Shakespeare in London, Shakespeare in Love, Shakespeare's birthday, Shakespeare 450th, fringe theatre, things to do in London, Rose Playhouse Bankside, The Globe Theatre, Richard IIIAs we left and walked towards the Rose, I could see the gates to a courtyard further down Park Street.  Gates to a block of expensive looking flats, the car park of which covers the remains of the original Globe.  A split second later we’re walking into the, much less grand, foyer of The Rose and through the curtain and into the space itself.  The red lights are already on.  Red LED’s show where they found the foundations in the original excavations back in the eighties and provide an eerie backdrop to our play.  The darkness stretches from the playing space, receding into black, from it these bright red lines shine from a huge pool of water, showing where the stage, walls, seating and yard would have been.  Or some of it.  Some of it is still buried, right underneath the stage I’m standing on when I’m thinking all this.  The stage my actresses stand on every night, saying Shakespeare’s words, breathing life into the characters he drew.

Shakespeare in London, Shakespeare in Love, Shakespeare's birthday, Shakespeare 450th, fringe theatre, things to do in London, Rose Playhouse Bankside, The Globe Theatre, Richard III, Things to do in London, Richard III Society, Archaeology London, Historic London, London Theatre Heritage, All women Shakespeare, Shakespeare London, Fringe theatre London, Rose Playhouse London, Shakespeare in Love, Heritage London, Bankside Shakespeare , Marie Rabe, Charley Willow, Victoria Allies, Rosemary Tross, Charlotte IveAnd then it properly struck me (yes, it sometimes takes time for the penny to fully drop) The Globe, and probably anyone else remotely interested in theatre, will be making a huge fuss about it being 450 years since Shakespeare was born.  And so they should.  But here we are, doing a production of one of his plays, walking across a space that he would also have walked across.  Our Richard III is soundscaped with live operatic singing; Elizabeth Graham, our opera singer and composer, spends half the production stood in front of the foundations, singing across them to us, singing through air that would once have had a building there and a stage and actors and lots of Elizabethan’s enjoying a show.  Shakespeare would have performed on that stage.  And now we are.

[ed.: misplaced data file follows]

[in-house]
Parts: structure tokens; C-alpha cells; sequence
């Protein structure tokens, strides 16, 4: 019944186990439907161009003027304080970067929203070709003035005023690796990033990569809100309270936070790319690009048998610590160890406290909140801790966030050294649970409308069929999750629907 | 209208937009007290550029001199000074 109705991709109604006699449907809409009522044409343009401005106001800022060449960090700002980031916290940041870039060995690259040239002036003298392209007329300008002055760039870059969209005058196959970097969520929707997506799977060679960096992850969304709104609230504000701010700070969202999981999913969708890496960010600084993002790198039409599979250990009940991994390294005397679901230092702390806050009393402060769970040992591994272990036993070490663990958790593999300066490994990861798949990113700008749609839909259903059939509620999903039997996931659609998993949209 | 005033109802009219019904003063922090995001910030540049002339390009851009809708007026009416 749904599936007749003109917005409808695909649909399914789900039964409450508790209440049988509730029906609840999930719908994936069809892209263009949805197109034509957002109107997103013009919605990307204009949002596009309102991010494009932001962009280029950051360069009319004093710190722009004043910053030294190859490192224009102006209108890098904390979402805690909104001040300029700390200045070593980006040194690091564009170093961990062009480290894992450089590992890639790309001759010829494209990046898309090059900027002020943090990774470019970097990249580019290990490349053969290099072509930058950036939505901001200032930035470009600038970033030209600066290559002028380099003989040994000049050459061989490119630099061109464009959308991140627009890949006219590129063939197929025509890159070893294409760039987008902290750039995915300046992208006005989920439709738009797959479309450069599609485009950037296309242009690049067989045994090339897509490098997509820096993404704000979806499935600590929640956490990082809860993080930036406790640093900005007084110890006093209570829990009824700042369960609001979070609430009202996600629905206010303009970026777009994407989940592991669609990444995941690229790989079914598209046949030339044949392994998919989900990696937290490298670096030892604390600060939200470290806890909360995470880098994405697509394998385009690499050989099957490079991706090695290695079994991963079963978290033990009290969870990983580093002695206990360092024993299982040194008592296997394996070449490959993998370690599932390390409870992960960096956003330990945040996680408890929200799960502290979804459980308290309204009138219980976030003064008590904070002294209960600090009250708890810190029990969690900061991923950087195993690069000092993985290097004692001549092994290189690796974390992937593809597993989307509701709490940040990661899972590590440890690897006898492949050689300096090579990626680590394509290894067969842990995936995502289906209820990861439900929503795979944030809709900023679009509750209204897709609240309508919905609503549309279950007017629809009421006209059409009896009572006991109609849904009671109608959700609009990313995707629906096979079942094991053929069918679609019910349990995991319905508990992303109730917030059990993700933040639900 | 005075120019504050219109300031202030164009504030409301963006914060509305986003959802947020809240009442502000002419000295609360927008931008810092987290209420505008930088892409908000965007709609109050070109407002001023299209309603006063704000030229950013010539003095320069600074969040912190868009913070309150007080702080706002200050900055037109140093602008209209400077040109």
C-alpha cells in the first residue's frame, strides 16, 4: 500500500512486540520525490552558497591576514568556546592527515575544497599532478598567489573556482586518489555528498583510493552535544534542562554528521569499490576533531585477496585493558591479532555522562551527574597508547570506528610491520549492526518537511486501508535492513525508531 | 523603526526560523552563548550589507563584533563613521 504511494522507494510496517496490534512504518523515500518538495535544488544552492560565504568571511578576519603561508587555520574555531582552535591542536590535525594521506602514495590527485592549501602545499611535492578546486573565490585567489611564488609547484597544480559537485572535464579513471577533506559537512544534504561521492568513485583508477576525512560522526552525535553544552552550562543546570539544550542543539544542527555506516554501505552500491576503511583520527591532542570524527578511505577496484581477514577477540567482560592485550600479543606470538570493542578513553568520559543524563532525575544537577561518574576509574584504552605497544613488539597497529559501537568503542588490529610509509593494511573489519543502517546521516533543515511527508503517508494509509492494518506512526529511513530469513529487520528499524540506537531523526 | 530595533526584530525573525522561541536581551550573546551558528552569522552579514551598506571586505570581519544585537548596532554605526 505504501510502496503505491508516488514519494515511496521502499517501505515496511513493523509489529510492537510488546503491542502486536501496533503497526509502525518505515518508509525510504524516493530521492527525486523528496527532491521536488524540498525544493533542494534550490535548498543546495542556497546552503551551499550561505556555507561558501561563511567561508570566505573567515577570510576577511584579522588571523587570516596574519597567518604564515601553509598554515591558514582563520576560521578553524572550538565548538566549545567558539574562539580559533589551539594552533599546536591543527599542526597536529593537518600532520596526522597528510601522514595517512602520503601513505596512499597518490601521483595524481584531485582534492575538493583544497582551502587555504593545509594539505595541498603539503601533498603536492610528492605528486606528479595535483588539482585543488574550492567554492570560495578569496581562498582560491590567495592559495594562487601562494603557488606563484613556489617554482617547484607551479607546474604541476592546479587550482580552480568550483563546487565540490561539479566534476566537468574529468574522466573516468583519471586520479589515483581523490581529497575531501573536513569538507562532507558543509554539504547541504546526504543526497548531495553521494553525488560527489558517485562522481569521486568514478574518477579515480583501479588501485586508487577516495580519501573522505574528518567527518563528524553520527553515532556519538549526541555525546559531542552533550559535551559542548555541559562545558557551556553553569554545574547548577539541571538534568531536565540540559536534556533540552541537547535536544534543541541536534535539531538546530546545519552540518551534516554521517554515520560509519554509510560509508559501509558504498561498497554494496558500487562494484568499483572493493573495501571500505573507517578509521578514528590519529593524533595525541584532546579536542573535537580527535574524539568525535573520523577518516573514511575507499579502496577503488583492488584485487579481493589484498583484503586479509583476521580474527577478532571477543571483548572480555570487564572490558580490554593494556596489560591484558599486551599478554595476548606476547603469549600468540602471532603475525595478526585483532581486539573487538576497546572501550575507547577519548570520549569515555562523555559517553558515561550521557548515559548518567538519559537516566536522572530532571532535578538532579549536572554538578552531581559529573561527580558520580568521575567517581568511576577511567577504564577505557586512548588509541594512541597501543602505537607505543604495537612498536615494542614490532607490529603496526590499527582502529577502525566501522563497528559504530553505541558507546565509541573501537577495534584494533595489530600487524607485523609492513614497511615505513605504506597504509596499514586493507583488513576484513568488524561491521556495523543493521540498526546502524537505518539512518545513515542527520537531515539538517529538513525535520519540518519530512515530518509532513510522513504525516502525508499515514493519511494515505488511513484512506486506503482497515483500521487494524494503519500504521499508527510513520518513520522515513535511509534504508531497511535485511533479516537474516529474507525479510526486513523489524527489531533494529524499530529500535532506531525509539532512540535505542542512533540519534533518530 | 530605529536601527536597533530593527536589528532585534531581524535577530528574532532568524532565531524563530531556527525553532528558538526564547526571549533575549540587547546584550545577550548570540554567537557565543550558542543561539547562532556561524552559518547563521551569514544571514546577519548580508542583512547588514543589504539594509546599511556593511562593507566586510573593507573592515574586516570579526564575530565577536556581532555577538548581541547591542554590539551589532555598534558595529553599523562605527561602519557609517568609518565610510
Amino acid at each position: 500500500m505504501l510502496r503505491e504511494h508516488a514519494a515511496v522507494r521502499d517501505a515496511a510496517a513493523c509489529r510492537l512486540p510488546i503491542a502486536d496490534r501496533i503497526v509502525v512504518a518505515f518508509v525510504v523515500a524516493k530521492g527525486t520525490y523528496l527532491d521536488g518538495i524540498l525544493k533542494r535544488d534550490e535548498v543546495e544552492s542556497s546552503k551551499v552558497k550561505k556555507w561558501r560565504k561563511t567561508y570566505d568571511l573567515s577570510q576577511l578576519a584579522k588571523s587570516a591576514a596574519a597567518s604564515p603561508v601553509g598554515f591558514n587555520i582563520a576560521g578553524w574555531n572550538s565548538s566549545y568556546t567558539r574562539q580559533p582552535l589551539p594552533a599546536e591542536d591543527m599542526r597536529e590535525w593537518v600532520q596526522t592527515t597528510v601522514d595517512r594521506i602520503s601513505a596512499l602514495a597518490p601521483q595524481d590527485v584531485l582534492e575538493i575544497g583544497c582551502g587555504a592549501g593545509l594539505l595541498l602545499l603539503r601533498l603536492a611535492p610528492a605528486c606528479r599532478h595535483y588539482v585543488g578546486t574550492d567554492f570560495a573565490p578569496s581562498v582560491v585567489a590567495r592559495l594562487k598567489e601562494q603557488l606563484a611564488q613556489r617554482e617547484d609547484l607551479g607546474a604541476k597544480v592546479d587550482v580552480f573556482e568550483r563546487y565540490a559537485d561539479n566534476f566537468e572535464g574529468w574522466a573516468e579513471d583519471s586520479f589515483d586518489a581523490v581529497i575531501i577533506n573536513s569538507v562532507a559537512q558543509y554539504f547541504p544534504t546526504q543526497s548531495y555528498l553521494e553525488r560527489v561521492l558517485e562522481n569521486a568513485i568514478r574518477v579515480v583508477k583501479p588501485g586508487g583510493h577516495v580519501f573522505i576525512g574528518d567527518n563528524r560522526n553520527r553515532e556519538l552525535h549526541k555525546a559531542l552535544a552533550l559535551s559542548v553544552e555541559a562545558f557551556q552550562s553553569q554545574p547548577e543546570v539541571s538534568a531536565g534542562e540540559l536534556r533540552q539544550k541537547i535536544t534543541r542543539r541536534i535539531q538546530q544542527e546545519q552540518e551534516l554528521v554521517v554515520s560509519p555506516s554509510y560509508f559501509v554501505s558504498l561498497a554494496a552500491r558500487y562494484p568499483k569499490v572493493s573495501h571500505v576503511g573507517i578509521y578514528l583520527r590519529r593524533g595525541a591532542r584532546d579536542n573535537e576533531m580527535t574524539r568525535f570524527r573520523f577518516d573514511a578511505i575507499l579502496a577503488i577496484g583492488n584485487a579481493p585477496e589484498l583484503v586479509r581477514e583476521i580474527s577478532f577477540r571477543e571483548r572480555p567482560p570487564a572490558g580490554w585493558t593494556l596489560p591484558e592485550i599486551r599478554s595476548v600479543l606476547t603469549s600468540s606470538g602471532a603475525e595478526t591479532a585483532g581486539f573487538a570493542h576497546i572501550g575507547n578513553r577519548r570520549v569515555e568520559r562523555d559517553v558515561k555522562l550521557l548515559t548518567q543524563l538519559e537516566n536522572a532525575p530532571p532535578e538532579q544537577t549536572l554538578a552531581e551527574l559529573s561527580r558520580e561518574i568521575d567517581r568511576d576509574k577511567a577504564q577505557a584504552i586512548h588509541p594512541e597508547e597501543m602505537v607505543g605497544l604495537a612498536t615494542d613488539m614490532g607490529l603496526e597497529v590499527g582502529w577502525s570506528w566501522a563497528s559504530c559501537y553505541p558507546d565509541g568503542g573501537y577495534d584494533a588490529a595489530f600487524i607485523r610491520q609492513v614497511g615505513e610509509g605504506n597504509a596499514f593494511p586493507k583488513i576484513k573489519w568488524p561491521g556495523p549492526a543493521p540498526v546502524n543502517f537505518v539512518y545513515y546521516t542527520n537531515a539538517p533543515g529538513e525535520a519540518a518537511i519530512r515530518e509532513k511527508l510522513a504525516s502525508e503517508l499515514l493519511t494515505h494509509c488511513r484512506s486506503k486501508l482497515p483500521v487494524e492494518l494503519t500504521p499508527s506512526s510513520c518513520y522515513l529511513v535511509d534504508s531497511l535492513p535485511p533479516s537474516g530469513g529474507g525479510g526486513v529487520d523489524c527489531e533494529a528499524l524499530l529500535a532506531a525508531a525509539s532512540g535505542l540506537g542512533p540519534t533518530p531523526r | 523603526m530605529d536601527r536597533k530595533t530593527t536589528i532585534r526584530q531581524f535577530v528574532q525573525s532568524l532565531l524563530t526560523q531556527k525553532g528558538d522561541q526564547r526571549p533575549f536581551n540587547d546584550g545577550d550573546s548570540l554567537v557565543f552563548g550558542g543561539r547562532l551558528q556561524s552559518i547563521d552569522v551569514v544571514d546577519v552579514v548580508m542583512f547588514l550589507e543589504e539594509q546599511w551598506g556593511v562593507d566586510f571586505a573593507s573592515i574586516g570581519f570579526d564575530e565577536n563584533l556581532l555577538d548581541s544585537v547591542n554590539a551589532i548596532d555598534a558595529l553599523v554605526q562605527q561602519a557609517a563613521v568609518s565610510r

Shakespeare in London, Shakespeare in Love, Shakespeare's birthday, Shakespeare 450th, fringe theatre, things to do in London, Rose Playhouse Bankside, The Globe Theatre, Richard IIIWhat it was that struck me, like a huge sledge hammer round the side of my head, was how very very lucky we are.  Well maybe lucky isn’t the right word, we’ve worked incredibly hard to get here.  But what we definitely are is privileged. Extremely privileged.  The Globe can celebrate, I’m sure Stratford will be half crazy with birthday celebrations.  But we little band of players will spend our evening underneath an office block, cold, in need of the loo, watching our breath drift into darkness.  And we will be celebrating the birth of a man who’s work has transcended time, nearly five hundred years, and yet is fresh, vibrant and full of meaning to anyone who wishes to take it on, perform it, see it, learn it.  Shakespeare indelibly marked our culture, our literature, our art and therefore our lives.  And we will be celebrating his birthday in the very place he started performing, writing, dreaming about that very work.  That’s breathtaking.